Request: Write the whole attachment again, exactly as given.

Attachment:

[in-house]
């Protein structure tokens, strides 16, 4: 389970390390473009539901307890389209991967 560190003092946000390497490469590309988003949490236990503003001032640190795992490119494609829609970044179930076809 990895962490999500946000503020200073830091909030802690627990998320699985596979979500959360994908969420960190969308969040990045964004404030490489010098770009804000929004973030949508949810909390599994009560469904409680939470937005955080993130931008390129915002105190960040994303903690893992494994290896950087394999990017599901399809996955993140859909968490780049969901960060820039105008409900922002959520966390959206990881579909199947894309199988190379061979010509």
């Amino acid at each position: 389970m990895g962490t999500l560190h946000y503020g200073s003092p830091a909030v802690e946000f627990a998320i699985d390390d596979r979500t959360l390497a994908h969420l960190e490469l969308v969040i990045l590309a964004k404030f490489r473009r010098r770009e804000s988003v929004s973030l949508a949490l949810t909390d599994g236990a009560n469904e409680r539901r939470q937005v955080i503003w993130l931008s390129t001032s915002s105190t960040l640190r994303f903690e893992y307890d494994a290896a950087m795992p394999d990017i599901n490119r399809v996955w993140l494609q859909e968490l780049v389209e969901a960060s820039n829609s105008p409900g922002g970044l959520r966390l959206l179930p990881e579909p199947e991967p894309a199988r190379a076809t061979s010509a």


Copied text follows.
[in-house]
């Protein structure tokens, strides 16, 4: 389970390390473009539901307890389209991967 560190003092946000390497490469590309988003949490236990503003001032640190795992490119494609829609970044179930076809 990895962490999500946000503020200073830091909030802690627990998320699985596979979500959360994908969420960190969308969040990045964004404030490489010098770009804000929004973030949508949810909390599994009560469904409680939470937005955080993130931008390129915002105190960040994303903690893992494994290896950087394999990017599901399809996955993140859909968490780049969901960060820039105008409900922002959520966390959206990881579909199947894309199988190379061979010509």
């Amino acid at each position: 389970m990895g962490t999500l560190h946000y503020g200073s003092p830091a909030v802690e946000f627990a998320i699985d390390d596979r979500t959360l390497a994908h969420l960190e490469l969308v969040i990045l590309a964004k404030f490489r473009r010098r770009e804000s988003v929004s973030l949508a949490l949810t909390d599994g236990a009560n469904e409680r539901r939470q937005v955080i503003w993130l931008s390129t001032s915002s105190t960040l640190r994303f903690e893992y307890d494994a290896a950087m795992p394999d990017i599901n490119r399809v996955w993140l494609q859909e968490l780049v389209e969901a960060s820039n829609s105008p409900g922002g970044l959520r966390l959206l179930p990881e579909p199947e991967p894309a199988r190379a076809t061979s010509a």